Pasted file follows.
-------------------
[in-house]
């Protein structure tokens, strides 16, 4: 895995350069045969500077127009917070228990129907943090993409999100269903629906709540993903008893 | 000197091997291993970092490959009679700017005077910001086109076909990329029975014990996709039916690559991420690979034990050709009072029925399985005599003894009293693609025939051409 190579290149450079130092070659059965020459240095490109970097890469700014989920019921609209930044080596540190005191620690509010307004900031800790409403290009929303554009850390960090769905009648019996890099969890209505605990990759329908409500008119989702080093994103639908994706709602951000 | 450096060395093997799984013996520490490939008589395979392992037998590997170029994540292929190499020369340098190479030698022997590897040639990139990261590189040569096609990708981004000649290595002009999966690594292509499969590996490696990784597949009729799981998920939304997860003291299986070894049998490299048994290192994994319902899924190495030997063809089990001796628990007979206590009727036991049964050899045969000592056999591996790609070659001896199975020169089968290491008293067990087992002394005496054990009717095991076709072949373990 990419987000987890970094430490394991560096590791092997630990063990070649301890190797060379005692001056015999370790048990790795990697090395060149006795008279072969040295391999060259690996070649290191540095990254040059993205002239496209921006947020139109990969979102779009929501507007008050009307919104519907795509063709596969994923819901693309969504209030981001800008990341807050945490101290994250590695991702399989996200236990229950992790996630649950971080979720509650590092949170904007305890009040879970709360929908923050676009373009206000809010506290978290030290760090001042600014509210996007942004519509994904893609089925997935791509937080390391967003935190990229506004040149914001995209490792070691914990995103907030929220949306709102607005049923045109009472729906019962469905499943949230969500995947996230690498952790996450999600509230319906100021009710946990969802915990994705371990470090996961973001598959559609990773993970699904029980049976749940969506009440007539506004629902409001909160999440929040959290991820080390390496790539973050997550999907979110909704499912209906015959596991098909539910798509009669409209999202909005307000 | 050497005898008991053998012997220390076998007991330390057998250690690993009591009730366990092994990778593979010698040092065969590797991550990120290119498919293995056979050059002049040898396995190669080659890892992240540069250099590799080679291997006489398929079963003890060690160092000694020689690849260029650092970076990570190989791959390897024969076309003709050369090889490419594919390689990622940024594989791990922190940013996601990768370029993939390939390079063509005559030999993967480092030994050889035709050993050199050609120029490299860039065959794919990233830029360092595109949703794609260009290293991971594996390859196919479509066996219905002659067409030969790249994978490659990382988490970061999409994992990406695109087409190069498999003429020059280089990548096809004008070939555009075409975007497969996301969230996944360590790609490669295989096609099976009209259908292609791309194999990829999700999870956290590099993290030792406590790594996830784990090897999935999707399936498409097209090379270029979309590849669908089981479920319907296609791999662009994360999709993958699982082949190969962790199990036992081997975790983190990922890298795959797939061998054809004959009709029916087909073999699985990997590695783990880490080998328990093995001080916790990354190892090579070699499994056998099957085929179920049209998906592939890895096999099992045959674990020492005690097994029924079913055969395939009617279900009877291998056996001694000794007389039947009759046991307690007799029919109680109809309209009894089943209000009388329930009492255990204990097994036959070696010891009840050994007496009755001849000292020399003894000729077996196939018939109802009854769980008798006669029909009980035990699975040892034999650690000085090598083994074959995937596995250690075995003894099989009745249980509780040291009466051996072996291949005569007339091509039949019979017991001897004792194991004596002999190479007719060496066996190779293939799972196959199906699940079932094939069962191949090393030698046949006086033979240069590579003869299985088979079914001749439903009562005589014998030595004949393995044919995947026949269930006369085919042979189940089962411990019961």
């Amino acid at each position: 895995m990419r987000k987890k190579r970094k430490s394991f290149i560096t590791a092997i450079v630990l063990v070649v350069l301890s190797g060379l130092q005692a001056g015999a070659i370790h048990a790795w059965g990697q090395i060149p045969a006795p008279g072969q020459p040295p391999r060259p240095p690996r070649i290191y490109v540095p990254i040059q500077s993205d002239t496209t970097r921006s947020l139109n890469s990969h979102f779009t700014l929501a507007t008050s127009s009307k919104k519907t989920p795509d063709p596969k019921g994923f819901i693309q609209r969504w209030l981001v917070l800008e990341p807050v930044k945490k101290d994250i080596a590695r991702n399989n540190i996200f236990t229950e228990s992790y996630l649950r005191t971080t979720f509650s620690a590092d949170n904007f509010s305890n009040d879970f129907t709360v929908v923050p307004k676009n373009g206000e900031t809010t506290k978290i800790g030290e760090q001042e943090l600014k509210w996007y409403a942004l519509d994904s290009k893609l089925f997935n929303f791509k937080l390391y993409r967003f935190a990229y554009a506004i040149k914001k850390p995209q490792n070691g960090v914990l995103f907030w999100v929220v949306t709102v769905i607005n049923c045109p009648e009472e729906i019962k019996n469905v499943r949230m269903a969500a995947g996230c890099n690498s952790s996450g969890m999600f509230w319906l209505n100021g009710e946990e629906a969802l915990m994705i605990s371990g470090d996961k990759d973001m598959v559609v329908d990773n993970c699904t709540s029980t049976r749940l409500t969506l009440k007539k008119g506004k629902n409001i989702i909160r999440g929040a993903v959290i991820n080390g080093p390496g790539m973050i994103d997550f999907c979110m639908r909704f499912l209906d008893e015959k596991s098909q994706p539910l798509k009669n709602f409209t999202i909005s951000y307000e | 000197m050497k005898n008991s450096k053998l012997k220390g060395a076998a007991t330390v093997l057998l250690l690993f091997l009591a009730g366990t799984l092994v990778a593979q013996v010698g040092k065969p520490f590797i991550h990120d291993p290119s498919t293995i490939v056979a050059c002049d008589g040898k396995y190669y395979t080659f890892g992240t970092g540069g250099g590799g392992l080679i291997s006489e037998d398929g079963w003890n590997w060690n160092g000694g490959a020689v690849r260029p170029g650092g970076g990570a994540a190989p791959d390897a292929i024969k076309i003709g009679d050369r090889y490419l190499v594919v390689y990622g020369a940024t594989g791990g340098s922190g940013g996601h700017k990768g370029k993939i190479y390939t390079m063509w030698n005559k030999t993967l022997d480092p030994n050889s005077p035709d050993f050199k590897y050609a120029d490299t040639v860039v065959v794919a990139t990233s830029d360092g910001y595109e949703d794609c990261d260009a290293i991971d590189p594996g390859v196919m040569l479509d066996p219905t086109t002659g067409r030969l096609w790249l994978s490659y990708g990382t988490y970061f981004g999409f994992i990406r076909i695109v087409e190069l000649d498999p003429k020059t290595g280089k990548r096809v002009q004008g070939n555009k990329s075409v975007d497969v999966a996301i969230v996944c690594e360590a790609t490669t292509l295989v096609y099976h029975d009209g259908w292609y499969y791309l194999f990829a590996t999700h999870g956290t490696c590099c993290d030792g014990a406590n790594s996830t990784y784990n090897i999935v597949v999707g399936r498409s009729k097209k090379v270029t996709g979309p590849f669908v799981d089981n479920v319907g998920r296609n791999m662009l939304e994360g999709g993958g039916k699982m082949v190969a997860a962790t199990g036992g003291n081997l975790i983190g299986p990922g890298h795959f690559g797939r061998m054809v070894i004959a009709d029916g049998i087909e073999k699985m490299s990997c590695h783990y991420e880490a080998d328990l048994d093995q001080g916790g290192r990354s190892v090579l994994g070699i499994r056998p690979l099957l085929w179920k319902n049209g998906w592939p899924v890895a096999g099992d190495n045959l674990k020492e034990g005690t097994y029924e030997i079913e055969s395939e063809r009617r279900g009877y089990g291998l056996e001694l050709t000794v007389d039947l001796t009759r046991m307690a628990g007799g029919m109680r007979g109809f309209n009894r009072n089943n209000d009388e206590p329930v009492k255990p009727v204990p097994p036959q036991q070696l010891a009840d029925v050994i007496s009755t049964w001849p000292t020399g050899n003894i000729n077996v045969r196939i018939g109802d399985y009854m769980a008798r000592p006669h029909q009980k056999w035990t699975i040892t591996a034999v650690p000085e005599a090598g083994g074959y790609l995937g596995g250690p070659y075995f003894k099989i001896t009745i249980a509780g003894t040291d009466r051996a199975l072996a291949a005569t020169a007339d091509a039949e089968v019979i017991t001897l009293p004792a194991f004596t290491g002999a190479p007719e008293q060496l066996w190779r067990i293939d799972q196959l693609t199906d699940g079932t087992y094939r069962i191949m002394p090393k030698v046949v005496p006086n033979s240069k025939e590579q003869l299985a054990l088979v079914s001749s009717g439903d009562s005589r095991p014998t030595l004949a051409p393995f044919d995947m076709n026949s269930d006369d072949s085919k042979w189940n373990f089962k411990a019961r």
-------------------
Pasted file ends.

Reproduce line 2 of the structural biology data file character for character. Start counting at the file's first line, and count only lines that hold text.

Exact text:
């Protein structure tokens, strides 16, 4: 895995350069045969500077127009917070228990129907943090993409999100269903629906709540993903008893 | 000197091997291993970092490959009679700017005077910001086109076909990329029975014990996709039916690559991420690979034990050709009072029925399985005599003894009293693609025939051409 190579290149450079130092070659059965020459240095490109970097890469700014989920019921609209930044080596540190005191620690509010307004900031800790409403290009929303554009850390960090769905009648019996890099969890209505605990990759329908409500008119989702080093994103639908994706709602951000 | 450096060395093997799984013996520490490939008589395979392992037998590997170029994540292929190499020369340098190479030698022997590897040639990139990261590189040569096609990708981004000649290595002009999966690594292509499969590996490696990784597949009729799981998920939304997860003291299986070894049998490299048994290192994994319902899924190495030997063809089990001796628990007979206590009727036991049964050899045969000592056999591996790609070659001896199975020169089968290491008293067990087992002394005496054990009717095991076709072949373990 990419987000987890970094430490394991560096590791092997630990063990070649301890190797060379005692001056015999370790048990790795990697090395060149006795008279072969040295391999060259690996070649290191540095990254040059993205002239496209921006947020139109990969979102779009929501507007008050009307919104519907795509063709596969994923819901693309969504209030981001800008990341807050945490101290994250590695991702399989996200236990229950992790996630649950971080979720509650590092949170904007305890009040879970709360929908923050676009373009206000809010506290978290030290760090001042600014509210996007942004519509994904893609089925997935791509937080390391967003935190990229506004040149914001995209490792070691914990995103907030929220949306709102607005049923045109009472729906019962469905499943949230969500995947996230690498952790996450999600509230319906100021009710946990969802915990994705371990470090996961973001598959559609990773993970699904029980049976749940969506009440007539506004629902409001909160999440929040959290991820080390390496790539973050997550999907979110909704499912209906015959596991098909539910798509009669409209999202909005307000 | 050497005898008991053998012997220390076998007991330390057998250690690993009591009730366990092994990778593979010698040092065969590797991550990120290119498919293995056979050059002049040898396995190669080659890892992240540069250099590799080679291997006489398929079963003890060690160092000694020689690849260029650092970076990570190989791959390897024969076309003709050369090889490419594919390689990622940024594989791990922190940013996601990768370029993939390939390079063509005559030999993967480092030994050889035709050993050199050609120029490299860039065959794919990233830029360092595109949703794609260009290293991971594996390859196919479509066996219905002659067409030969790249994978490659990382988490970061999409994992990406695109087409190069498999003429020059280089990548096809004008070939555009075409975007497969996301969230996944360590790609490669295989096609099976009209259908292609791309194999990829999700999870956290590099993290030792406590790594996830784990090897999935999707399936498409097209090379270029979309590849669908089981479920319907296609791999662009994360999709993958699982082949190969962790199990036992081997975790983190990922890298795959797939061998054809004959009709029916087909073999699985990997590695783990880490080998328990093995001080916790990354190892090579070699499994056998099957085929179920049209998906592939890895096999099992045959674990020492005690097994029924079913055969395939009617279900009877291998056996001694000794007389039947009759046991307690007799029919109680109809309209009894089943209000009388329930009492255990204990097994036959070696010891009840050994007496009755001849000292020399003894000729077996196939018939109802009854769980008798006669029909009980035990699975040892034999650690000085090598083994074959995937596995250690075995003894099989009745249980509780040291009466051996072996291949005569007339091509039949019979017991001897004792194991004596002999190479007719060496066996190779293939799972196959199906699940079932094939069962191949090393030698046949006086033979240069590579003869299985088979079914001749439903009562005589014998030595004949393995044919995947026949269930006369085919042979189940089962411990019961």